Another glaring example of your ignorance of the custom of hospitality is your failure to comprehend the propriety in Duran's apology to the Diamondbacks. You see, they were hosting the Cardinals, and especially the Cardinals' guests.
If your child, or dimwitted brother-in-law, insults a guest in your home, do you not apologize on their behalf? Does the offender not owe you, as host, an apology for insulting your guest?
You, sir, need a lesson in manners. And you need a better sense of perspective. What makes you bitter enough to belittle a team trying to keep alive the memories of people close to or part of the organization?
Beau coup: Nice defense of Beau Duran. As many things go, interpretation of events depends on one's perspective on them.
You seem quick to defend a young man's poor manners, and the trash that I assume you enjoy listening to each morning. We in Tulsa get some feeds like that, too. They are funny for a while, but let me ask you this -- if you have a friend who talks trash, after the novelty wears off, do you still hang with them? I'm guessing not, based on my assumption that you have something on the ball enough to have landed you this public forum that, frankly, I think you are taking advantage of in this instance.
Mr. Duran acted his age. He was rude. He was inconsiderate. And he is correct to apologize, as are the others responsible for letting him on the air. I'm sure lessons have been learned by all this by those involved, and for myself, I'm sorry they had to be learned in such a public way.
Your assumptions concerning Mr. La Russa and his response to a rude and uncalled-for act do surprise me. Mr. Kile was on a team. People bond on a team. And these guys are men, and respond to things in physical ways. I seriously doubt that any death threats can be attributable to Mr. La Russa's comments, but there are nutcases out there who will do things like that. Those are the cowards of the world, faceless creatures who go nuts when handed a computer or a pen.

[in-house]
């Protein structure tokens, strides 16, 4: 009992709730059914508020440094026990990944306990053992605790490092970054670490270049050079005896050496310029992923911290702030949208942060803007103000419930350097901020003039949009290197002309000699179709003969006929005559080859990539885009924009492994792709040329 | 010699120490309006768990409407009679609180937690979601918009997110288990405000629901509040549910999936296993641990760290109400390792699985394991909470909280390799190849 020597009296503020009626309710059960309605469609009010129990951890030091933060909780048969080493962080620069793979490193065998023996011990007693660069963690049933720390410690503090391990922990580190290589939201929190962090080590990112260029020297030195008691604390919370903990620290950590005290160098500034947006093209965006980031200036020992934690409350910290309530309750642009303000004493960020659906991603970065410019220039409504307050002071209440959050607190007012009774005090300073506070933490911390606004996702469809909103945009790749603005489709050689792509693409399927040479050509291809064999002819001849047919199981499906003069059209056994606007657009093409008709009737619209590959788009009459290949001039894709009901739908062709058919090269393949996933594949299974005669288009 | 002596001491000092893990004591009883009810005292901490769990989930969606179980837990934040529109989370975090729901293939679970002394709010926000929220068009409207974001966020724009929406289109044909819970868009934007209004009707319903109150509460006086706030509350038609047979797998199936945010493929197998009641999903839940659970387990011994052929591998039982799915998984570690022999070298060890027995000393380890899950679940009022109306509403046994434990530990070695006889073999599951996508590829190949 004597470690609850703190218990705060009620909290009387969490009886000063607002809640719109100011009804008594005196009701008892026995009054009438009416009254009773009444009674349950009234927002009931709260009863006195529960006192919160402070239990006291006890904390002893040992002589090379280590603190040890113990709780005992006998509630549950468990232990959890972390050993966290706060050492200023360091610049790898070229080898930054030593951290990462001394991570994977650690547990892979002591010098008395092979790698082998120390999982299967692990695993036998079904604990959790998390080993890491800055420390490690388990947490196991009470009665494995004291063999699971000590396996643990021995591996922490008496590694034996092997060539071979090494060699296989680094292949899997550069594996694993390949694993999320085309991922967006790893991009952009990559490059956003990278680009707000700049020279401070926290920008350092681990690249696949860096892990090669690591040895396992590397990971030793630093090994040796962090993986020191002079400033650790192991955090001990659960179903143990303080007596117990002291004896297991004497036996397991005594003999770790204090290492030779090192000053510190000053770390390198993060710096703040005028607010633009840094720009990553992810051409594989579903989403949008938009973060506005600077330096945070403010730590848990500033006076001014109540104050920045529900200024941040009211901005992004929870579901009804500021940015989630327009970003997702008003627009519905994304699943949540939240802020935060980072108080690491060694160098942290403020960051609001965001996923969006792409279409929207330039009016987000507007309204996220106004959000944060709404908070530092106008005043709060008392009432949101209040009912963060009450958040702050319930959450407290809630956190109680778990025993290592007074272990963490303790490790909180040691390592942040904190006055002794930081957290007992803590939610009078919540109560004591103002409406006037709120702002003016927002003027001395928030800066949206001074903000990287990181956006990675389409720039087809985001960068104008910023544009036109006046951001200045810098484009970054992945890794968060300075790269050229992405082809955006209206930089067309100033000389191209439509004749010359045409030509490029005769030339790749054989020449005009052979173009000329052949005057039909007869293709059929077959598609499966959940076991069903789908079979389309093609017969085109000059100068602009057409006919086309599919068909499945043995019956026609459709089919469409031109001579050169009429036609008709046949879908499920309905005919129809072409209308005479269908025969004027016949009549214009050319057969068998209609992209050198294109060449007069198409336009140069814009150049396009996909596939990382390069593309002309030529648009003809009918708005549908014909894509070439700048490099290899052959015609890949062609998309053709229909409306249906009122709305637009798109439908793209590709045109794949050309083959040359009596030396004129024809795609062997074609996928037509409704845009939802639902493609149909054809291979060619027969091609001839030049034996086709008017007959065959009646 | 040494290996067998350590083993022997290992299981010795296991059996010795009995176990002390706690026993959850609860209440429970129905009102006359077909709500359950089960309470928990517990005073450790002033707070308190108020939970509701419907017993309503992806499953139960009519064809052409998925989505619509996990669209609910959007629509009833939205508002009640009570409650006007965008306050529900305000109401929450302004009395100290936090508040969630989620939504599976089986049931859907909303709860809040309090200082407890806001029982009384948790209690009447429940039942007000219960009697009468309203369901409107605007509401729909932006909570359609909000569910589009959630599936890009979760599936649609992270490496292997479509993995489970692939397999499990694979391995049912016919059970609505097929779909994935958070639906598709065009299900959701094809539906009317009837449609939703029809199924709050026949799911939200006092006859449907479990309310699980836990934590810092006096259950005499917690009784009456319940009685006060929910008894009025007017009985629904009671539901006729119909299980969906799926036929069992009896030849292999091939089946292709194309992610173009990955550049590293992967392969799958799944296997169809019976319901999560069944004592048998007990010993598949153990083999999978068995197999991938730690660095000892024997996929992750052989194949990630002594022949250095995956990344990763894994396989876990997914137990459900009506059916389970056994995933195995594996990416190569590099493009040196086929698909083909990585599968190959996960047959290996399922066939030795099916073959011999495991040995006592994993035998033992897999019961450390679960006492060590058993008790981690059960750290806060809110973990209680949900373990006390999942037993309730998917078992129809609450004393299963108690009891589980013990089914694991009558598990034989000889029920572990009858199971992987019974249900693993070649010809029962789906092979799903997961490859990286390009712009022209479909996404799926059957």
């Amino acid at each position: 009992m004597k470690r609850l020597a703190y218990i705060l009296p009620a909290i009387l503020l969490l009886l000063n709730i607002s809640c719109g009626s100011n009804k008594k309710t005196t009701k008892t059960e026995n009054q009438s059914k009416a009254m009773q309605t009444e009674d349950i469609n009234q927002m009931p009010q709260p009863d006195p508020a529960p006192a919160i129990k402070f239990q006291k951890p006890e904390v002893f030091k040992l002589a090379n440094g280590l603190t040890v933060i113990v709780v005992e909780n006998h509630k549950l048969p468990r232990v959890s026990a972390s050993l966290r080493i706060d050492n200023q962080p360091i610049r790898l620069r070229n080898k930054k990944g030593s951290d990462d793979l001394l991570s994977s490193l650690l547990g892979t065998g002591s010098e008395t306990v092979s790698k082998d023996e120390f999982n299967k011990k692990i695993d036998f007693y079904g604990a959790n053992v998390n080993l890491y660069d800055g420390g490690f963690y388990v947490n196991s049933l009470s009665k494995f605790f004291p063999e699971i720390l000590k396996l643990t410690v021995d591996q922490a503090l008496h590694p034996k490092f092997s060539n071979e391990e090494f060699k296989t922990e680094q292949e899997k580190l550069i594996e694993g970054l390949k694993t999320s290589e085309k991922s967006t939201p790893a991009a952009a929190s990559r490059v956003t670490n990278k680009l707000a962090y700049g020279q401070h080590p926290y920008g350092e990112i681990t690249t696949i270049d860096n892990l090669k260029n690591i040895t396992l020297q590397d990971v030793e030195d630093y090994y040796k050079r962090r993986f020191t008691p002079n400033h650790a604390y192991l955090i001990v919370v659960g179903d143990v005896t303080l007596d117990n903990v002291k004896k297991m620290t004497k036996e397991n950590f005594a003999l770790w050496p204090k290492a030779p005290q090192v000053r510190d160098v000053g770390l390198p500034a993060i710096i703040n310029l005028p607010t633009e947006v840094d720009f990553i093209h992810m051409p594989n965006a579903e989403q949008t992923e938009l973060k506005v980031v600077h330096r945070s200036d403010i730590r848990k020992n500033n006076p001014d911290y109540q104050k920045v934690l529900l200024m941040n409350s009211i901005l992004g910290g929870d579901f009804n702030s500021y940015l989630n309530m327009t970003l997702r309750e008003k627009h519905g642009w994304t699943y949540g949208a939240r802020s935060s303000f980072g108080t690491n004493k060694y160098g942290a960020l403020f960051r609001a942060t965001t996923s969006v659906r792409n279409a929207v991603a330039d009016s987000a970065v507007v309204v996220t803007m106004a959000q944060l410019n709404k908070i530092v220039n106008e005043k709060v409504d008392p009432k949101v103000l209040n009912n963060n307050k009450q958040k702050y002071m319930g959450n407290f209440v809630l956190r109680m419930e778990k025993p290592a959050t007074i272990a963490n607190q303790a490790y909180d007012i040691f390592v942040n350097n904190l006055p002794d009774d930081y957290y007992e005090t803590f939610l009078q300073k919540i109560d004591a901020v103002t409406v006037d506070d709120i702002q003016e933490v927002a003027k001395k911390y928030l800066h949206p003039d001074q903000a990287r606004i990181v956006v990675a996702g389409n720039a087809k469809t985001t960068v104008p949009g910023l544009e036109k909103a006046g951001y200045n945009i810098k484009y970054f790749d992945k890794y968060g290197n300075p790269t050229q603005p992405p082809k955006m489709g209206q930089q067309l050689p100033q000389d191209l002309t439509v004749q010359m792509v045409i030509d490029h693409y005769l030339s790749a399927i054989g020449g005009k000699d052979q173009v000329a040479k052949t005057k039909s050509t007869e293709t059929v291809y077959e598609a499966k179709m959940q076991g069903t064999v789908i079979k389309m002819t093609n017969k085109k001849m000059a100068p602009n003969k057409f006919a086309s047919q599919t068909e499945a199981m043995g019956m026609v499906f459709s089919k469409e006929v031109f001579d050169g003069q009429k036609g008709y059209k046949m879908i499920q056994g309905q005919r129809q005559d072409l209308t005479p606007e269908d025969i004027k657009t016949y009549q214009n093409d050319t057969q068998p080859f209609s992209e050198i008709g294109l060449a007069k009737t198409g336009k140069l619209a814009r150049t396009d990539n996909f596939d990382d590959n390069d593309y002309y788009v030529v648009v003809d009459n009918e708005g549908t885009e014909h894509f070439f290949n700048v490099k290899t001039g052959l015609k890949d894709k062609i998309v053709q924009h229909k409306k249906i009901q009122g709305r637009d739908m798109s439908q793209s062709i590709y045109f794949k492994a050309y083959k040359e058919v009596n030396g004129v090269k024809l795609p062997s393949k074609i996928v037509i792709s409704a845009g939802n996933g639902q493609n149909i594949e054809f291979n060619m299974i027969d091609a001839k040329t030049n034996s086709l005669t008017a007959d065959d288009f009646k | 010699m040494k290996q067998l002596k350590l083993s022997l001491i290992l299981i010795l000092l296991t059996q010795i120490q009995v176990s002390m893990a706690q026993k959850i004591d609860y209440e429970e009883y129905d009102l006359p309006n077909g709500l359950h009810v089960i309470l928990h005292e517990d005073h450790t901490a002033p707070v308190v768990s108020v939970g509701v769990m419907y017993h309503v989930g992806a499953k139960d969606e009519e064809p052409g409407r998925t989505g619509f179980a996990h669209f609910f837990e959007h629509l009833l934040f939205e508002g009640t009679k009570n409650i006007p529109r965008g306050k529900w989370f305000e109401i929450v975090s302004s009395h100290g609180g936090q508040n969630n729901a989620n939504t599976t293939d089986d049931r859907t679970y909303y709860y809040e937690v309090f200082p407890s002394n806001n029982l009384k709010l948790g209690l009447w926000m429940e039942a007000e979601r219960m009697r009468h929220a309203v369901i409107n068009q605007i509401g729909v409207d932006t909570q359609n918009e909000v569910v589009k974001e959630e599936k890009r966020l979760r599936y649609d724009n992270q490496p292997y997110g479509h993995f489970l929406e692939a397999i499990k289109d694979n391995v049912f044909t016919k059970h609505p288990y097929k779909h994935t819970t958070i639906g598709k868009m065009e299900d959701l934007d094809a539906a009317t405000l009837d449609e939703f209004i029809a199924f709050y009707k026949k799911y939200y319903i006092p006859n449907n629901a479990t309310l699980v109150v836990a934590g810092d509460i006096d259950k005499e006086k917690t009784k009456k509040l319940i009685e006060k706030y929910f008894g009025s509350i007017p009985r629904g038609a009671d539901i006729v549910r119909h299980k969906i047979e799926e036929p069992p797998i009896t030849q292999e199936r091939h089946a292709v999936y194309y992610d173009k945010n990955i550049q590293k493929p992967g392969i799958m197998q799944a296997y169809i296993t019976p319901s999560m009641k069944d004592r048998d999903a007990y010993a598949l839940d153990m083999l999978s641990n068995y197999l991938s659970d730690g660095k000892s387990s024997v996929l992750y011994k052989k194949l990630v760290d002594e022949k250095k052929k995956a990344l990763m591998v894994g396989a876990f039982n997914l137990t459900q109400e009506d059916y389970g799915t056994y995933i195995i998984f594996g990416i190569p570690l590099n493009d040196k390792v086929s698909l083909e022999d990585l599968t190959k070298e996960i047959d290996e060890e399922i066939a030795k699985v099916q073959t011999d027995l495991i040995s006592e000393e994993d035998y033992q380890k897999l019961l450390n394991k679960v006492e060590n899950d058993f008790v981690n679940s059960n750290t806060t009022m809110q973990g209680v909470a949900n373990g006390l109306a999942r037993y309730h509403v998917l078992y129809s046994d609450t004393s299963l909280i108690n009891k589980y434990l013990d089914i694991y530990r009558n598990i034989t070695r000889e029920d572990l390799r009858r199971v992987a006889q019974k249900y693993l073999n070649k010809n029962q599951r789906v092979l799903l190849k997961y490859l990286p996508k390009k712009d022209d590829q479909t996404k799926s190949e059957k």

I implore you to remember your privilege in all this: You are the exclusive owner of a very public forum (at the pleasure of your boss). Maybe you ought to get back to remaining impartial, and reporting things as they are, instead of how you assume they are.
Grow up. It's over. And not just that radio station, but all of Phoenix has a bit of tarnish on it because of the actions of a 22-year-old radio station employee.
Sand Springs, Oklahoma
Fan club: Glad to hear that there's at least one real baseball fan in town ("A Fan for All Seasons," Spiked, October 10). It takes a while to build a tradition, to get people behind the team all the time. And to learn the game.
One thing that's hurting the fan base here is the California attitude. That includes showing up late, leaving early, and spending the entire game walking back and forth to the concessions or wherever. I've never been anywhere where there is a stream of people all the time like there is here. And to leave during a playoff game? Bad form.
Hopefully the fan base here will get smarter about the game, cheering the good, booing the bad. That's instead of mindlessly booing every ball and strike call. Crap, they booed at the end of the inning that Arizona tied it up in Game One. Forget the call, cheer the team!
Here's to baseball and real fans.